A combo is a series of successive hits which are usually hard to break out of. Combos first appeared in Street Fighter II, where they were discovered as an accidentally overlooked exploit: specifically, the game's method of 'reading' the player input to make special moves easier to perform had the side effect of allowing special attacks to be performed in the midst of a normal attack(s). This allowed the player to perform said special attacks so quickly that an opponent would not be able to recover before another move struck them. This would later be known as cancelling.
Since the advent of Street Fighter II, almost every fighting game in the genre has used a similar formula as a deliberate gameplay formula. From Super Street Fighter II onwards, the game will keep track of combos and show rewards onscreen, awarding points for the amount of hits in the combo and type of attacks used.
Depending on the character used, combos can be crucial to learn. Combo videos are common throughout the web, particularly YouTube; they showcase powerful combos used in Street Fighter and other fighting games.
In the Street Fighter games, the most basic method of initiating a combo is to jump at an opponent and land a heavy air attack. This can then be followed up with another hit on the ground, before the opponent can recover.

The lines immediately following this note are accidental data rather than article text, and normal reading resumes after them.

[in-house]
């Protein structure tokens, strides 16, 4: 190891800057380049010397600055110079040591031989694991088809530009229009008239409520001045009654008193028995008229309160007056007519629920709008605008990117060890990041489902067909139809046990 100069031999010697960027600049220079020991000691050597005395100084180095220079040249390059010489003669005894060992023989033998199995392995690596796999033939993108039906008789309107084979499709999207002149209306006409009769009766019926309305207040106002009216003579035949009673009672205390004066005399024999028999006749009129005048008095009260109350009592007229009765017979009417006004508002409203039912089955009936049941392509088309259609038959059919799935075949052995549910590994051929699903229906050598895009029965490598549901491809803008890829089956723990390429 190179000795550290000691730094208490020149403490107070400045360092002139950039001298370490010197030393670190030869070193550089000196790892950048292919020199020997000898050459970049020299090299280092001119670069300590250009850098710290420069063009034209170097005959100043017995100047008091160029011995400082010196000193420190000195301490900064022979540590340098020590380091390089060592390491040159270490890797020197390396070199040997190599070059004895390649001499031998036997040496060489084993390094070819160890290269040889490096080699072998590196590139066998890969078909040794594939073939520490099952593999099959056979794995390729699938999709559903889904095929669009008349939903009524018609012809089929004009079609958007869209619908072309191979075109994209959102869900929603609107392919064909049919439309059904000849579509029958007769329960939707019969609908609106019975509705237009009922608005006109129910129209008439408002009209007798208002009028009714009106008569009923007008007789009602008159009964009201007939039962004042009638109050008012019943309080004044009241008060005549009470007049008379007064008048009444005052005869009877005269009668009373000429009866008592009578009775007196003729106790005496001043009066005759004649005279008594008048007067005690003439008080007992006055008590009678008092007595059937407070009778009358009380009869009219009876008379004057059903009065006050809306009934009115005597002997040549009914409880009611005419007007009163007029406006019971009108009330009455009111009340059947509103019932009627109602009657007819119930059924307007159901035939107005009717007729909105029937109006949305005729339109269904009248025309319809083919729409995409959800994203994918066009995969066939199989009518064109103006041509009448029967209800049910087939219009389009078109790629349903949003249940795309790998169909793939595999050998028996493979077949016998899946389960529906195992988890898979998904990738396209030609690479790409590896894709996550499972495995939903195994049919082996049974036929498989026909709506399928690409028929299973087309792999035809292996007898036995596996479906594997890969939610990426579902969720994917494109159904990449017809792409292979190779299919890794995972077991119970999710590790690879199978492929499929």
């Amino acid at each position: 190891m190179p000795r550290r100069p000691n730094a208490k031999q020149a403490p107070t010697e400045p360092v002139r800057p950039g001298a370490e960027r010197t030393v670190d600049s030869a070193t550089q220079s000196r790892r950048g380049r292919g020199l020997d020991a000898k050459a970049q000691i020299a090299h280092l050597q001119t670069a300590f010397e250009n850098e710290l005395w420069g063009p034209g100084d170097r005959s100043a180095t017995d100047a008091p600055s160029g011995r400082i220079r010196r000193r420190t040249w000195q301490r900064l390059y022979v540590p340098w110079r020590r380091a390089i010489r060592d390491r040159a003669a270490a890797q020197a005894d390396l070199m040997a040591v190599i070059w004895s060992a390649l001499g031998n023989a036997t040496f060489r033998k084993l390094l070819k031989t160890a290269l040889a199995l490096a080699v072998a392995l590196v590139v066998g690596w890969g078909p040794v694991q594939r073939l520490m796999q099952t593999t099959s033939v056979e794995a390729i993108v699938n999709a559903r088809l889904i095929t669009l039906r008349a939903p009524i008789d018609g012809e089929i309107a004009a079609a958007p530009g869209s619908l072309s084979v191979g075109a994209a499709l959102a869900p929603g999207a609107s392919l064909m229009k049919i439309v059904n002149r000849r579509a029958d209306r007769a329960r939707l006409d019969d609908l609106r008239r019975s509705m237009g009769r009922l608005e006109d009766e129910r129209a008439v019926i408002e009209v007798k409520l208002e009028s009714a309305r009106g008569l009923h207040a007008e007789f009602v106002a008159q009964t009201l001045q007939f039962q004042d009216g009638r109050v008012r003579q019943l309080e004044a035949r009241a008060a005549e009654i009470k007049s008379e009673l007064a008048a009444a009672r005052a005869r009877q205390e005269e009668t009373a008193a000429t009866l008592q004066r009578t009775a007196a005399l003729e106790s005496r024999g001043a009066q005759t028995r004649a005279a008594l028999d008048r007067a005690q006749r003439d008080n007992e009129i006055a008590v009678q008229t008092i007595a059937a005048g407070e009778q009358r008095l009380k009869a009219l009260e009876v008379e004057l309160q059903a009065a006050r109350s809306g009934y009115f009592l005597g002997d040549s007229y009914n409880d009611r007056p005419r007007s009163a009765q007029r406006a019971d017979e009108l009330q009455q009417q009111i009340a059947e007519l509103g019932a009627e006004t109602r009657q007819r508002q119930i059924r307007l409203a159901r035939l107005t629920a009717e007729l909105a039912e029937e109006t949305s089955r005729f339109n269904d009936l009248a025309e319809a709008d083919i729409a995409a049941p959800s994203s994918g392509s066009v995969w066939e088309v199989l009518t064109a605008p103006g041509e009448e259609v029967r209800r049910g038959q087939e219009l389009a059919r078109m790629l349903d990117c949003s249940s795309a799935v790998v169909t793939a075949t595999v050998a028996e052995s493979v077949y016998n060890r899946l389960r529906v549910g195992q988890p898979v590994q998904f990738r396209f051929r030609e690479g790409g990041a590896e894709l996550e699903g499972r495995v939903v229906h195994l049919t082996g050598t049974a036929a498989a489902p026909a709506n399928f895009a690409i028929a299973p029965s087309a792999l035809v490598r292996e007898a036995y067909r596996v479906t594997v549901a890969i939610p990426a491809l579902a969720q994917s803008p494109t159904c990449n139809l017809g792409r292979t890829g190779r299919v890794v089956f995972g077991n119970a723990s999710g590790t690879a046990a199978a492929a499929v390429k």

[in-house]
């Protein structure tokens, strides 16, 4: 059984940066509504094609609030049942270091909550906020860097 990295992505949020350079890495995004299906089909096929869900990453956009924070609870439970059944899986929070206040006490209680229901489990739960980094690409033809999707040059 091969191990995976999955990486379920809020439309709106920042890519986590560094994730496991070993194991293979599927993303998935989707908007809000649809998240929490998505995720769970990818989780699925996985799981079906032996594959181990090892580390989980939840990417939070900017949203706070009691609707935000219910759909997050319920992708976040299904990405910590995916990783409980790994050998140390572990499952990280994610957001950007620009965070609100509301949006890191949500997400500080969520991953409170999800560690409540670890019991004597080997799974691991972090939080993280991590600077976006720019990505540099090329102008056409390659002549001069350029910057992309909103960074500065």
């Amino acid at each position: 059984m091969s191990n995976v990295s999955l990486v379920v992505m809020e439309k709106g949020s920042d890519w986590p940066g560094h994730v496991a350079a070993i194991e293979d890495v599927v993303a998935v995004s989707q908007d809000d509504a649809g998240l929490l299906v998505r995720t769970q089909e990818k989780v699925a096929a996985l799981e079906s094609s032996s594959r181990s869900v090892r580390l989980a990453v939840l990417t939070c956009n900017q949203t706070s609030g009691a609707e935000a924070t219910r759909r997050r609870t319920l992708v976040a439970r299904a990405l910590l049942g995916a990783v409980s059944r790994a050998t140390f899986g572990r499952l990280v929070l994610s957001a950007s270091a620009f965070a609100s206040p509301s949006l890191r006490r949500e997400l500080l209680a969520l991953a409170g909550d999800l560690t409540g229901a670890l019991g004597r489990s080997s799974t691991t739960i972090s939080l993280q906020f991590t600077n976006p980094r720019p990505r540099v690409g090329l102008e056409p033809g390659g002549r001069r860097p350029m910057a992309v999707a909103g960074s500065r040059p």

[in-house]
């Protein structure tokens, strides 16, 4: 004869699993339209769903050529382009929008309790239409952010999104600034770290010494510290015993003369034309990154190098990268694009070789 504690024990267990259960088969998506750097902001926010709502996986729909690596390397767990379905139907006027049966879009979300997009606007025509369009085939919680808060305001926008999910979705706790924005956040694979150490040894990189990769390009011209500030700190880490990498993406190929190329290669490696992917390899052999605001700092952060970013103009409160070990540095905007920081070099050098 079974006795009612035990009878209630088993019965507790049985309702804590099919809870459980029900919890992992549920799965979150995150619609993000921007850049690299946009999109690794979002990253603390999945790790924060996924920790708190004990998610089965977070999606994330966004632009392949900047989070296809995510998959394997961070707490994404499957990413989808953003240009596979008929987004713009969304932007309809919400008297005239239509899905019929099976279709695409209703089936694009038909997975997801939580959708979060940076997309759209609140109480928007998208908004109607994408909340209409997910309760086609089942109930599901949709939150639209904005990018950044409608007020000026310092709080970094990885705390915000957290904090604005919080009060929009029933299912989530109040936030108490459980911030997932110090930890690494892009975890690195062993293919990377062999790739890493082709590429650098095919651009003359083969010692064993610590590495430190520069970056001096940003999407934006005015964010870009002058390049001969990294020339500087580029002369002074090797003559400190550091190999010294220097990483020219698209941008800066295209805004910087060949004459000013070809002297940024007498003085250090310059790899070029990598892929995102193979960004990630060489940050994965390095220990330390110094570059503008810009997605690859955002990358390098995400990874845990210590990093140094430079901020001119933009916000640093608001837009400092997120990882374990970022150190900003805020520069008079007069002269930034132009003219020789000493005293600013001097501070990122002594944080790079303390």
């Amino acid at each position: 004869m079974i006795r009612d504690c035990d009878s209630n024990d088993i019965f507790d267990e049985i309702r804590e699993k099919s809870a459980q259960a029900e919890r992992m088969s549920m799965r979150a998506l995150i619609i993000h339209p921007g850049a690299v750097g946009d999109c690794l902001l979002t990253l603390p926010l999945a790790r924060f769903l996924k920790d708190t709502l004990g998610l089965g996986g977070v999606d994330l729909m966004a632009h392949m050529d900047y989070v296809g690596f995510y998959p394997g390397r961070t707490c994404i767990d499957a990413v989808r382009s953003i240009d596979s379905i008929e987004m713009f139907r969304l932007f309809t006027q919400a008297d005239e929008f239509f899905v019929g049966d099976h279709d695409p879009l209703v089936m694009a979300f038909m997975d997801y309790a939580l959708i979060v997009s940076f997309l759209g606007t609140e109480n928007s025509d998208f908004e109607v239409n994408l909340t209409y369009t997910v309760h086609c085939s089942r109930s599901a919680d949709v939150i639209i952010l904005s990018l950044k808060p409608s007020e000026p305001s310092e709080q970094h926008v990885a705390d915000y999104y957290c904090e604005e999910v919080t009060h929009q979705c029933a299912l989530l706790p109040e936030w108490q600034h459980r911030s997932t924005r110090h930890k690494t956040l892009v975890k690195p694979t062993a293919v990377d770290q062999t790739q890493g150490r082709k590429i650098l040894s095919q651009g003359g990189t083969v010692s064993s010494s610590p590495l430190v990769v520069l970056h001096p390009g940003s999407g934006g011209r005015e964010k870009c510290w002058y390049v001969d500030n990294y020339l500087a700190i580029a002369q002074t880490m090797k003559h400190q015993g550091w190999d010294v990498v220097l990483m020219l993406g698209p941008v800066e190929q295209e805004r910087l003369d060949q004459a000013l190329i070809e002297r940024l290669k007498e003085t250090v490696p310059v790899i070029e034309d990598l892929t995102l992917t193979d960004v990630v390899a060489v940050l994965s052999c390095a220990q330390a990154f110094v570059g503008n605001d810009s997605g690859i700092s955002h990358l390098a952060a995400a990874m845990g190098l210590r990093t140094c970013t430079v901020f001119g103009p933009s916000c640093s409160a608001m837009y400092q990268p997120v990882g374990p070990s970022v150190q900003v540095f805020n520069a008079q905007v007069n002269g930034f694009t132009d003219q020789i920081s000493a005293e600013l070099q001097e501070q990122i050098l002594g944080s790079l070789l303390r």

Usually, the next step is to perform a cancel: for example, Ryu can perform a standing or crouching uppercut and then cancel into either a Hadoken or a Shoryuken, creating a basic but powerful 3-hit combo, which the opponent will be unable to block or escape if the first hit connects cleanly.
Various games in the franchise expand upon this by introducing Chain Combos, which are a specific series of regular attacks that can be canceled into each other, juggles, and allowing the canceling of special attacks into Super Combos or Ultra Combos. There are other methods that players use to string together successful combos, including hit confirming.
However, the basic principle always remains the same: using a series of attacks that cannot be defended against once the first attack connects.